ERIC Number: EJ726626
Record Type: Journal
Publication Date: 2005-Oct
Reference Count: N/A
Mending Vending: Administrators Face a Dilemma
Sternberg, Ruth E.
School Administrator, v62 n9 p20 Oct 2005
Phil Gainous is in a sticky spot. The board of education in Montgomery County, Md., decided this was the year when sugary sodas and non-nutritious snacks must disappear from high school vending machines, replaced by healthier options. Gainous isn't against promoting healthy habits. But as the veteran principal of Montgomery Blair High School, the county's largest and most economically diverse, he says replacing the vending contents will deprive his 3,300 students in other ways. The school is located in Silver Spring, one of Maryland's sprawling suburbs, and many of its students aren't so well off. Some students at Blair tend to come from families that can't afford what their neighbors have. Many don't have money for extras like schools trips, or even for the fees required to take the Advanced Placement or SAT exams. Gainous has relied on profits from vending contracts, earning as much as $200,000 per year, to underwrite a broad spectrum of student needs and interests. Since the vending machine contents changed to fruit juices, bottled water, popcorn and lower-calorie versions of cheese puffs and potato chips, students haven't been buying as much. During the past school year, Montgomery Blair received just $55,000 in vending profits. Gainous tried to use these public appearances as opportunities to share the story of his school's unfunded needs, and he has won some sympathy. One retired teacher donated $2,000 to offset test registration fees for students from lower-income families. Parents do their part to fill these needs. They held a silent auction in April, raising $15,000. "But it doesn't go far," says Fran Rothstein, the PTA president.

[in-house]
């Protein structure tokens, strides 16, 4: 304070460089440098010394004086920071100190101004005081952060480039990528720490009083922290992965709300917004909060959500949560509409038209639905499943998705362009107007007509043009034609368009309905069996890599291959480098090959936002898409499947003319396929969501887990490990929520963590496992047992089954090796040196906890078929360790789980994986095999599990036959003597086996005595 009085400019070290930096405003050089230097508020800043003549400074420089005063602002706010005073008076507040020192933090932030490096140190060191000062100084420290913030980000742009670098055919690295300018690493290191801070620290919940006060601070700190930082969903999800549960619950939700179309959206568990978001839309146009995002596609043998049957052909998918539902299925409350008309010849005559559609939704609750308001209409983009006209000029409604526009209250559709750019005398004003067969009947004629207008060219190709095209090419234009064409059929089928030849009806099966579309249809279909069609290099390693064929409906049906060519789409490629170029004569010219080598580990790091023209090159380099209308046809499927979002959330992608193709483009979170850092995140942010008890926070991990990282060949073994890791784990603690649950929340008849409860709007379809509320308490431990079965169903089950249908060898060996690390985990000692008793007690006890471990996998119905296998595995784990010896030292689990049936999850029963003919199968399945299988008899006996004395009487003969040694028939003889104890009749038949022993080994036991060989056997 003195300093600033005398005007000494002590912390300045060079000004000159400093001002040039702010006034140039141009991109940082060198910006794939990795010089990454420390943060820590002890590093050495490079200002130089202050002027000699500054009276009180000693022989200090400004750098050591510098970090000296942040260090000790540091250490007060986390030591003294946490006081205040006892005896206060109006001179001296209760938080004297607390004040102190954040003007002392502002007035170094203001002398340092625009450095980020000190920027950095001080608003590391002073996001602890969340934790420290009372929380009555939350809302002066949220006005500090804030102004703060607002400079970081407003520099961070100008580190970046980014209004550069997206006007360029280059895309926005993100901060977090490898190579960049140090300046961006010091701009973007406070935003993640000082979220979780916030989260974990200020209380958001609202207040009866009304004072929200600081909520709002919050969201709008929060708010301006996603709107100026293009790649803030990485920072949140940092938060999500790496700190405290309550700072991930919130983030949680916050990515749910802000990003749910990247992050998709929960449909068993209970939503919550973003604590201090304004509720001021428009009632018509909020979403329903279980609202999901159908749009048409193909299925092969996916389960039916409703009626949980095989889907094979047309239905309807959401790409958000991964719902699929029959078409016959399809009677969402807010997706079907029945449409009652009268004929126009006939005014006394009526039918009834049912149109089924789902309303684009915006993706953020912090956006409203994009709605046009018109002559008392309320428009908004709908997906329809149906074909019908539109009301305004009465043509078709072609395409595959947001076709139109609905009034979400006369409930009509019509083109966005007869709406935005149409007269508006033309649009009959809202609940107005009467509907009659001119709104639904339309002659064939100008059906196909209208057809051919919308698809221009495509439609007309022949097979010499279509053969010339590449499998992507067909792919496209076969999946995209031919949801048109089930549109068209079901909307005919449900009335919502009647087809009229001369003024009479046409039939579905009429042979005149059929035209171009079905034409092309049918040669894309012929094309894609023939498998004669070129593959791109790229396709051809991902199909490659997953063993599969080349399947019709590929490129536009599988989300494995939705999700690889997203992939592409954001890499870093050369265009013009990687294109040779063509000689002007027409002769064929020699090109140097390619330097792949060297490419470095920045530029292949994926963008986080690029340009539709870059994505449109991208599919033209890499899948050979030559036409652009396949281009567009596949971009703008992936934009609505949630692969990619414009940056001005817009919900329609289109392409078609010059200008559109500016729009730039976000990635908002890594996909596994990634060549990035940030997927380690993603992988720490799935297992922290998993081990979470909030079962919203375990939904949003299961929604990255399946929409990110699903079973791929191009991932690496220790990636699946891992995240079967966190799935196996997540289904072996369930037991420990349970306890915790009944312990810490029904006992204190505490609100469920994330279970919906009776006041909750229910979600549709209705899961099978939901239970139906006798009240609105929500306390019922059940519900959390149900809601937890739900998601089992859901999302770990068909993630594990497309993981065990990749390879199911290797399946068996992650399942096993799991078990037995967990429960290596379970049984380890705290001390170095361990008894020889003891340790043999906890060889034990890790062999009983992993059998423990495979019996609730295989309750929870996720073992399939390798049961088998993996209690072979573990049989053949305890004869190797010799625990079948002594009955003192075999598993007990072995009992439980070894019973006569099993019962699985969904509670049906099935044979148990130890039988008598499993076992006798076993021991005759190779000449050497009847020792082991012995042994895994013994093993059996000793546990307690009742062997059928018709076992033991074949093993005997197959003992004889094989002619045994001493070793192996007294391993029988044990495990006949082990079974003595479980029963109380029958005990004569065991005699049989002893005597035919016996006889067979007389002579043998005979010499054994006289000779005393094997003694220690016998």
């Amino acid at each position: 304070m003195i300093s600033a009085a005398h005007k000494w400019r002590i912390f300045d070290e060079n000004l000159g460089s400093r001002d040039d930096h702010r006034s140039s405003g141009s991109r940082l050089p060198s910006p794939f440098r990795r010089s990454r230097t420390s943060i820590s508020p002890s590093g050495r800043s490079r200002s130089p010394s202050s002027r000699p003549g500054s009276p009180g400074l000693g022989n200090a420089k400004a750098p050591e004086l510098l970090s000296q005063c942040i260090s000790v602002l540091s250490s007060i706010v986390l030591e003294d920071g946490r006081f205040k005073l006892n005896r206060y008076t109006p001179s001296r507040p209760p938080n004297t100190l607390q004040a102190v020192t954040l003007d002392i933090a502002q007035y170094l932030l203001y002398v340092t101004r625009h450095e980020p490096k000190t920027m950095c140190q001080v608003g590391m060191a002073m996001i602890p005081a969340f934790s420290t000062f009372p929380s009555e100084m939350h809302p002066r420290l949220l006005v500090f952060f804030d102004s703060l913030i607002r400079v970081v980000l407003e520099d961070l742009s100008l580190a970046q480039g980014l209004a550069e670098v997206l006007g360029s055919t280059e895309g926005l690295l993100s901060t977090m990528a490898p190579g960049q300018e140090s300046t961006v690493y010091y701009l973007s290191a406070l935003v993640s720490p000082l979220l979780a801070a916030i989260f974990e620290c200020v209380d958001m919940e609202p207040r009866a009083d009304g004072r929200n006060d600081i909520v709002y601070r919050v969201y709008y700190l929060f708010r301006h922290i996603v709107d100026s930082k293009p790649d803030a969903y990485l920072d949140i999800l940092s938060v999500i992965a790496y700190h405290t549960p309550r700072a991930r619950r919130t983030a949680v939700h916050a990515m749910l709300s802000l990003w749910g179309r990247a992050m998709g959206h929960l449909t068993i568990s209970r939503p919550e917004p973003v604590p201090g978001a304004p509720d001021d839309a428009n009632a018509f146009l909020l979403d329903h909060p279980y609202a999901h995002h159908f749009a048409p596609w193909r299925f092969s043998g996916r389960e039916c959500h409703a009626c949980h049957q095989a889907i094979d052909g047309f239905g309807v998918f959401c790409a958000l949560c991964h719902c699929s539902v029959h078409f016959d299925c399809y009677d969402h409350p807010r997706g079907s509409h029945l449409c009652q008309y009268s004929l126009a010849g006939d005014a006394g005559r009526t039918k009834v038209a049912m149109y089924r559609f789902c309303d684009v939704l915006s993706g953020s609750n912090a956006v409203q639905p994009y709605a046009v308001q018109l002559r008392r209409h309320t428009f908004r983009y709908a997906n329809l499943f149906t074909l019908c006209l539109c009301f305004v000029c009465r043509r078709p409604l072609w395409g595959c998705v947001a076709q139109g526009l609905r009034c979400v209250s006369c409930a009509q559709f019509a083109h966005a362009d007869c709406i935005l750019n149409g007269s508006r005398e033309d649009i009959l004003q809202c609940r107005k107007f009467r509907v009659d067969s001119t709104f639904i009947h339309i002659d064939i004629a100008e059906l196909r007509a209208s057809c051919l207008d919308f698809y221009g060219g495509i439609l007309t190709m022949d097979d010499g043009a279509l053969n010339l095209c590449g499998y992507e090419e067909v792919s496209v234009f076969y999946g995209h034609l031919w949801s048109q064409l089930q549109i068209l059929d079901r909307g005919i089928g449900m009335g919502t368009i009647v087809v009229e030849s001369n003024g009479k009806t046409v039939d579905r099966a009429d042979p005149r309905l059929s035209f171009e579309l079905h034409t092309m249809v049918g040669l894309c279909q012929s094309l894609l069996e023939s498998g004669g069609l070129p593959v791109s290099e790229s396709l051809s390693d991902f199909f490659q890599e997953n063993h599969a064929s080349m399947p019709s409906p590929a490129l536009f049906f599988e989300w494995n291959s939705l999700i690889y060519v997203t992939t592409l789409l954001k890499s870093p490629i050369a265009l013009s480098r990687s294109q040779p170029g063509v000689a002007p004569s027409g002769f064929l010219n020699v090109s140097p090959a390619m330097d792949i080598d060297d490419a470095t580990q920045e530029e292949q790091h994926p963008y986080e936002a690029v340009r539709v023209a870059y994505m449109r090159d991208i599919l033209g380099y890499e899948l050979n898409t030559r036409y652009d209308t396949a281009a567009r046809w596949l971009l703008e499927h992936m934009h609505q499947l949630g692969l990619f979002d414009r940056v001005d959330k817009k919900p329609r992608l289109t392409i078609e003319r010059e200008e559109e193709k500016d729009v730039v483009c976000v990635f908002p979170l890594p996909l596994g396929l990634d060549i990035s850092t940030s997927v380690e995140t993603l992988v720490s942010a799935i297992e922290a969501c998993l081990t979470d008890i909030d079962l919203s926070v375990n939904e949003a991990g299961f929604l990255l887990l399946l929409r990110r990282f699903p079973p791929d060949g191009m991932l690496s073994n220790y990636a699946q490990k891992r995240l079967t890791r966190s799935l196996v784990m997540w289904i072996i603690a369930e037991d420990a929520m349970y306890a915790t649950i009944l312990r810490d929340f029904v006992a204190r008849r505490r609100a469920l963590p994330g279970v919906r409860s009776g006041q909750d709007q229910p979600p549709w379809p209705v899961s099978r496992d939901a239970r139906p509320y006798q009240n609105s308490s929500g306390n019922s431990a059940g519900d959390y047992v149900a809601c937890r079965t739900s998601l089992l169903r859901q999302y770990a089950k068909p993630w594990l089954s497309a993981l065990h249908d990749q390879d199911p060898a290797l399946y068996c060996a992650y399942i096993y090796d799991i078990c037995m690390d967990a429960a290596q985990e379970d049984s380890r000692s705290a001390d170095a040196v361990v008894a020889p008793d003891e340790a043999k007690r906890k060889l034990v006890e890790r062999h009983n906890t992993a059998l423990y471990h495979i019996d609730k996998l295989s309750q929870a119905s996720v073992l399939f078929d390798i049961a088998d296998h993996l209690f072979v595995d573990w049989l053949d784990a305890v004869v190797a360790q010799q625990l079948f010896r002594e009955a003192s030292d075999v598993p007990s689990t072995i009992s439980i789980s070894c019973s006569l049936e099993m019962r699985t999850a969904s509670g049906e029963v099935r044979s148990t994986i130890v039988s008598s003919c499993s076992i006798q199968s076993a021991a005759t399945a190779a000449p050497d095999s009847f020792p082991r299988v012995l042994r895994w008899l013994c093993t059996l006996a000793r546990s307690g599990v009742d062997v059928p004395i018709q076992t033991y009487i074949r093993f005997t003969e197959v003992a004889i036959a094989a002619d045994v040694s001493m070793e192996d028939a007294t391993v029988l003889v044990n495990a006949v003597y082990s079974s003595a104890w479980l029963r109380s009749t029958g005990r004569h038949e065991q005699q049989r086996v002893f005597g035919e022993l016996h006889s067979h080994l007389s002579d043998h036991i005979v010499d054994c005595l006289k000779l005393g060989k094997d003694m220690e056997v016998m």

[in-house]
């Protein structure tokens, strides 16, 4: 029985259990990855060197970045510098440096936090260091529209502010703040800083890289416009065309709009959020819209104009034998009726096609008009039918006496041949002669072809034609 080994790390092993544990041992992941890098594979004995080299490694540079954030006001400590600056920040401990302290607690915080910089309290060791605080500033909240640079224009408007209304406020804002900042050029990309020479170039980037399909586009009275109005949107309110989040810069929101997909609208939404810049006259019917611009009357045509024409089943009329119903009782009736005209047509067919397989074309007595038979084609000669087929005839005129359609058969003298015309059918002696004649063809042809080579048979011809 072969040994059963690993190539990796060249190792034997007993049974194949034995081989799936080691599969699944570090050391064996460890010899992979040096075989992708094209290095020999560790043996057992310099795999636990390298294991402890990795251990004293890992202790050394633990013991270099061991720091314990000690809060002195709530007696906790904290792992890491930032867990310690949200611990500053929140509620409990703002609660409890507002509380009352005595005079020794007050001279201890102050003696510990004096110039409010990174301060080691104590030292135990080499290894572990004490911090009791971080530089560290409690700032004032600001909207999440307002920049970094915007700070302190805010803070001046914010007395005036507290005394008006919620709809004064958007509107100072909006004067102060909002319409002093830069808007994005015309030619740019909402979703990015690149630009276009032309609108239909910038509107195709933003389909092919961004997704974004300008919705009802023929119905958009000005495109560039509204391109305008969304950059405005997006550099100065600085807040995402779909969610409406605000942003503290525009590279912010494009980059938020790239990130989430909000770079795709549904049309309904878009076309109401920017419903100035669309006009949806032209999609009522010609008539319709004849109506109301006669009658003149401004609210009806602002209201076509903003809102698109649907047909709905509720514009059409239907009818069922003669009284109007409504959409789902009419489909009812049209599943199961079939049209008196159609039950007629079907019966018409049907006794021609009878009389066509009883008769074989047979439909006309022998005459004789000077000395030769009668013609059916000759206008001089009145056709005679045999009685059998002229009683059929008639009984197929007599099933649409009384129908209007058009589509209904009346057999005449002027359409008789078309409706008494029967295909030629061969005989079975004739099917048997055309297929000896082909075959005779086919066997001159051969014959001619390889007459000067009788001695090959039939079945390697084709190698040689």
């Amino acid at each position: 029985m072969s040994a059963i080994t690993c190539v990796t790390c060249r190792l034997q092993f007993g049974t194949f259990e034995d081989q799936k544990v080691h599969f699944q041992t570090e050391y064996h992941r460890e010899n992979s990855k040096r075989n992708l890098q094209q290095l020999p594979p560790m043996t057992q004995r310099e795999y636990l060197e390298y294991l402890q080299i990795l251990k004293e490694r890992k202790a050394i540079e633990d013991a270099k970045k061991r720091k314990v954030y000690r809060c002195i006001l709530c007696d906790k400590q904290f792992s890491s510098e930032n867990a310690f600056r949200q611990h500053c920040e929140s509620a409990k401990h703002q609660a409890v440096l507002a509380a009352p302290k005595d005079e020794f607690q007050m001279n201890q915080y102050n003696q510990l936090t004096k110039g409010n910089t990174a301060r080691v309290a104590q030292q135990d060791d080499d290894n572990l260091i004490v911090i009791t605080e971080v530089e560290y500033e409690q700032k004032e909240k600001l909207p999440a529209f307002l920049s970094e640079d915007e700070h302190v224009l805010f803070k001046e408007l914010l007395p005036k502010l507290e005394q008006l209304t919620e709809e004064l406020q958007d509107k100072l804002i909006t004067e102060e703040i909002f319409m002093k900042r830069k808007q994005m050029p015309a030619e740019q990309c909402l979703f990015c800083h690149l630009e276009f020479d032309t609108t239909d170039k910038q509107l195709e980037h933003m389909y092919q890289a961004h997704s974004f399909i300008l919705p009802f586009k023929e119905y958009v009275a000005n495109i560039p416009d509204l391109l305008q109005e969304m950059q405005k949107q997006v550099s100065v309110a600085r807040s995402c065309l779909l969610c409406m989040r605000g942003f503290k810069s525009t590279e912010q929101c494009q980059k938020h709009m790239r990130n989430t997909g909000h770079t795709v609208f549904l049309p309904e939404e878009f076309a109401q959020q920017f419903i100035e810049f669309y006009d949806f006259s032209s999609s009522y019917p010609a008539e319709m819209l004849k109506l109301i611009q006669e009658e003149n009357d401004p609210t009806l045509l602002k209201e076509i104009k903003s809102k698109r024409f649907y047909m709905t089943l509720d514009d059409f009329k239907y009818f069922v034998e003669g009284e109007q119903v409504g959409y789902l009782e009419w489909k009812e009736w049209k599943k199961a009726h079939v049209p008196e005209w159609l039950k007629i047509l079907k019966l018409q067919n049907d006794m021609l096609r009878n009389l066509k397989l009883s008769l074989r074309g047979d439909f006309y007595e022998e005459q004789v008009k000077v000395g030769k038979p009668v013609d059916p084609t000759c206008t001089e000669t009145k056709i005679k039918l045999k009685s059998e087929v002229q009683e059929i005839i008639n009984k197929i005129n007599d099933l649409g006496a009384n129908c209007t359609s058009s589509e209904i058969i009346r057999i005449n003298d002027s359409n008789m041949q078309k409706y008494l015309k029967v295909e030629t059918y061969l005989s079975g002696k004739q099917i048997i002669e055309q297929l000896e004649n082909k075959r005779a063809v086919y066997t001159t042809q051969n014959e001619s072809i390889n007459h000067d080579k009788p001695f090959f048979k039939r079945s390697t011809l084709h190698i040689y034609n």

Descriptors: Equipment, Retailing, High School Students, High Schools, Nutrition, Principals, Boards of Education, Obesity, School Administration, Health Behavior, Food, School Funds
American Association of School Administrators. 801 North Quincy Street Suite 700, Arlington, VA 22203-1730. Tel: 703-528-0700; Fax: 703-841-1543; e-mail: firstname.lastname@example.org; Web site: http://www.aasa.org
Publication Type: Journal Articles; Reports - Descriptive
Education Level: High Schools
Authoring Institution: N/A
Identifiers - Location: Maryland
Identifiers - Laws, Policies, & Programs: No Child Left Behind Act 2001
Identifiers - Assessments and Surveys: SAT (College Admission Test)